Tropical and suptropical coniferous forests
Andros Island,the Bahamas in the Caribbean
Pine forests are distributed throughout the Bahamas island archipelago and Turks and Caicos Islands representing a unique habitat association in the Caribbean. The small over all geographic size of this ecoregion combined with continuing pressures from population growth and associated infrastructure development makes these pine forests particularly prone to degradation and disturbance. A history of land-use practices that include deforestation and intensive agricultural alteration of much of the original forest cover have contributed to a subsequent loss of species richness. Fortunately, logging licenses were relinquished to the Crown in 1974, which has kept tree felling localized and sporadic with allowances for natural regeneration to occur in many areas. The biodiversity includes numerous resident and migrating bird species as well as a variety of mammals and reptiles that are regionally distinct.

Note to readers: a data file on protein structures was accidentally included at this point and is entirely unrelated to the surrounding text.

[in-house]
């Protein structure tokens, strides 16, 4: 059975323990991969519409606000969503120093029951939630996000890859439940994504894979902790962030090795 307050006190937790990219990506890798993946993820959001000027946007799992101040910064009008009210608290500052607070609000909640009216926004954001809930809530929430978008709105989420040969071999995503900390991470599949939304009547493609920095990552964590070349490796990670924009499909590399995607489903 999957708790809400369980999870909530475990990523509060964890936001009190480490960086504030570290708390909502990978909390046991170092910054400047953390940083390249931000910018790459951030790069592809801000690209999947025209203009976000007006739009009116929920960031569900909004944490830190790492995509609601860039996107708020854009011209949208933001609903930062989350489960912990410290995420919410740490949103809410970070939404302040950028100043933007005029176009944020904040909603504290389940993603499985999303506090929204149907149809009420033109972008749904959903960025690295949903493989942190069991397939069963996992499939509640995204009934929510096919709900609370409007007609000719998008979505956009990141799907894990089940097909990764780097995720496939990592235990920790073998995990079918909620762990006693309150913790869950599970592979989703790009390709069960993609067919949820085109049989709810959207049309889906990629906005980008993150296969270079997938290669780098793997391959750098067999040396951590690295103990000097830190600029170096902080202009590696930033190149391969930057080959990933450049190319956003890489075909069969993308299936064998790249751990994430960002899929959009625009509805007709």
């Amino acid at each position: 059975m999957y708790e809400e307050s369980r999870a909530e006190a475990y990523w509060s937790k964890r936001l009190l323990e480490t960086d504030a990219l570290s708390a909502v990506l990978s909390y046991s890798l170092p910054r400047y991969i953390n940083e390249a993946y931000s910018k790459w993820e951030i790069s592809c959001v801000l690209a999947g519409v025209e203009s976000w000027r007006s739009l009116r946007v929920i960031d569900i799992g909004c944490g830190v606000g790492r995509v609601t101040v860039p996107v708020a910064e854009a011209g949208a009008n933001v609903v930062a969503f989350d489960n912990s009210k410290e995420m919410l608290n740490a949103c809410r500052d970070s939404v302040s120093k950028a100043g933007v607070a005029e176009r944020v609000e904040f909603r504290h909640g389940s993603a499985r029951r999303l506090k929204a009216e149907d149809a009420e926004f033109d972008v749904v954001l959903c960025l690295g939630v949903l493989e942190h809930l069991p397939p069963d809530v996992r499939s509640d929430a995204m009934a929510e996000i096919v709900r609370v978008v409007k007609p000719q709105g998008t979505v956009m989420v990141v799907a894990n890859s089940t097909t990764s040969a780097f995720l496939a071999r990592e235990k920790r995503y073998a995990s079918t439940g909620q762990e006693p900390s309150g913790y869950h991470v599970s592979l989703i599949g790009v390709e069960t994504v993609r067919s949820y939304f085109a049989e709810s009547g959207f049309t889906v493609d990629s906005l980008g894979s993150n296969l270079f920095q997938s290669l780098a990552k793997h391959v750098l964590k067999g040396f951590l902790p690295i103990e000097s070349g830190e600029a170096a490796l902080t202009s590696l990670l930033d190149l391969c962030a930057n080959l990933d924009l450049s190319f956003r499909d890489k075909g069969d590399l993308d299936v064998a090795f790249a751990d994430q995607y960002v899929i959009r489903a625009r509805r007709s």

800 square miles
Location and General Description
Types and Severity of Threats
Justification of Ecoregion Delineation
Brown, D.E., F. Reichenbacher, and S.E. Franson. 1998. A classification of North American biotic communities. University of Utah Press, Salt Lake City, Utah, USA.
Prepared by: Sean Armstrong
Reviewed by: Not yet reviewed